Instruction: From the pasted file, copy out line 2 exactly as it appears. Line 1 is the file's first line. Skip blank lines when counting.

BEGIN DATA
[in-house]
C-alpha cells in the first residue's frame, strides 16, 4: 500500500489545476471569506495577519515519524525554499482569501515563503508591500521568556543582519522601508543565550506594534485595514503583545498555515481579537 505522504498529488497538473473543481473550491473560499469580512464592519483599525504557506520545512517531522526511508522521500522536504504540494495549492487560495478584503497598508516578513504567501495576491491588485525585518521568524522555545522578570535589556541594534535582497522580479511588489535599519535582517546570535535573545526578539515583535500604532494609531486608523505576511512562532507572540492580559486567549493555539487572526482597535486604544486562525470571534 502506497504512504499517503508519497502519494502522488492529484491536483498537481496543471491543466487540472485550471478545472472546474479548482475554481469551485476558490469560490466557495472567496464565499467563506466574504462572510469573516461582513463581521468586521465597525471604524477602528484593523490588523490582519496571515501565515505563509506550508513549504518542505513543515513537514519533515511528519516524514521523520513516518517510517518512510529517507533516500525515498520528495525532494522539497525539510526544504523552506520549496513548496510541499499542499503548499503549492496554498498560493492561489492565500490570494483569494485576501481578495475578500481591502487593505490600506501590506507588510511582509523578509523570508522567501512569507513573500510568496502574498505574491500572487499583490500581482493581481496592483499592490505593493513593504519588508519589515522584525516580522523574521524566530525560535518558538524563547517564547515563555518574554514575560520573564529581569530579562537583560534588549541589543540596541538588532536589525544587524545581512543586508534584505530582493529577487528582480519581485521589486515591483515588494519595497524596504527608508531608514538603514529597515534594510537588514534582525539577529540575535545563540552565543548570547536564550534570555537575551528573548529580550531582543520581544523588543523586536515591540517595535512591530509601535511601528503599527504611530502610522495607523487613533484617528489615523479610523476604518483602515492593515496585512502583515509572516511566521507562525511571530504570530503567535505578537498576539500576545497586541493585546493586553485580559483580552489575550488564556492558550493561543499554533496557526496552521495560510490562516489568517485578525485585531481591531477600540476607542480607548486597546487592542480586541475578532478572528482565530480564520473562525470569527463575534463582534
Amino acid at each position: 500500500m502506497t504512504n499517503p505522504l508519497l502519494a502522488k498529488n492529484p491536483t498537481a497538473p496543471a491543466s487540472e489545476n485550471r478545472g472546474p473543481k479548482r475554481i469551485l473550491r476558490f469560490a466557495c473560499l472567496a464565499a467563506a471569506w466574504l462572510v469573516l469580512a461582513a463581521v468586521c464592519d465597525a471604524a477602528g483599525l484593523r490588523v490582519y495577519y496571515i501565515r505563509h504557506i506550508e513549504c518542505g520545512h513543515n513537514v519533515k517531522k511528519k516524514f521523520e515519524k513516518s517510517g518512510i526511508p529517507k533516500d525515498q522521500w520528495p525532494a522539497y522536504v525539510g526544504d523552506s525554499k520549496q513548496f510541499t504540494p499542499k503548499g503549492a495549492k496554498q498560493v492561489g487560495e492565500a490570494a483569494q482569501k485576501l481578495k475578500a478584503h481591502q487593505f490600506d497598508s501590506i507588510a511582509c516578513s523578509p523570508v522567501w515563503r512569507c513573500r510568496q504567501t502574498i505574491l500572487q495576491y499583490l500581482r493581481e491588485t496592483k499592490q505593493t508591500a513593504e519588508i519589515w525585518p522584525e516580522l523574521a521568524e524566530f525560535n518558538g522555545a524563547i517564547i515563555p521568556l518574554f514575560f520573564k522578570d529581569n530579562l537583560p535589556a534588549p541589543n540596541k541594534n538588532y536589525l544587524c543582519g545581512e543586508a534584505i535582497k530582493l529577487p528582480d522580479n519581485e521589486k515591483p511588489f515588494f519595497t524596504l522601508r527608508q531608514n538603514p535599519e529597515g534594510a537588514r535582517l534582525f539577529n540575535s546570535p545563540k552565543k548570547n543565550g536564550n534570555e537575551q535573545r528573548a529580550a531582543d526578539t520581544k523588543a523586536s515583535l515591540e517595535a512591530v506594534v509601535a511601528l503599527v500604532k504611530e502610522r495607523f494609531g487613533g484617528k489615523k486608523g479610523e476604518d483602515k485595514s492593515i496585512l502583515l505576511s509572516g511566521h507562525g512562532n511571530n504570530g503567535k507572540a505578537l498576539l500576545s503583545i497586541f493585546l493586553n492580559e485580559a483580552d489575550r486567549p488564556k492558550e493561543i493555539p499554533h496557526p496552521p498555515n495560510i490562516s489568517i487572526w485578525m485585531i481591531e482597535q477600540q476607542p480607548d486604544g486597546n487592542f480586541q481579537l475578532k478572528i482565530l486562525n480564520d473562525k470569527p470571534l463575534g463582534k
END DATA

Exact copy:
C-alpha cells in the first residue's frame, strides 16, 4: 500500500489545476471569506495577519515519524525554499482569501515563503508591500521568556543582519522601508543565550506594534485595514503583545498555515481579537 505522504498529488497538473473543481473550491473560499469580512464592519483599525504557506520545512517531522526511508522521500522536504504540494495549492487560495478584503497598508516578513504567501495576491491588485525585518521568524522555545522578570535589556541594534535582497522580479511588489535599519535582517546570535535573545526578539515583535500604532494609531486608523505576511512562532507572540492580559486567549493555539487572526482597535486604544486562525470571534 502506497504512504499517503508519497502519494502522488492529484491536483498537481496543471491543466487540472485550471478545472472546474479548482475554481469551485476558490469560490466557495472567496464565499467563506466574504462572510469573516461582513463581521468586521465597525471604524477602528484593523490588523490582519496571515501565515505563509506550508513549504518542505513543515513537514519533515511528519516524514521523520513516518517510517518512510529517507533516500525515498520528495525532494522539497525539510526544504523552506520549496513548496510541499499542499503548499503549492496554498498560493492561489492565500490570494483569494485576501481578495475578500481591502487593505490600506501590506507588510511582509523578509523570508522567501512569507513573500510568496502574498505574491500572487499583490500581482493581481496592483499592490505593493513593504519588508519589515522584525516580522523574521524566530525560535518558538524563547517564547515563555518574554514575560520573564529581569530579562537583560534588549541589543540596541538588532536589525544587524545581512543586508534584505530582493529577487528582480519581485521589486515591483515588494519595497524596504527608508531608514538603514529597515534594510537588514534582525539577529540575535545563540552565543548570547536564550534570555537575551528573548529580550531582543520581544523588543523586536515591540517595535512591530509601535511601528503599527504611530502610522495607523487613533484617528489615523479610523476604518483602515492593515496585512502583515509572516511566521507562525511571530504570530503567535505578537498576539500576545497586541493585546493586553485580559483580552489575550488564556492558550493561543499554533496557526496552521495560510490562516489568517485578525485585531481591531477600540476607542480607548486597546487592542480586541475578532478572528482565530480564520473562525470569527463575534463582534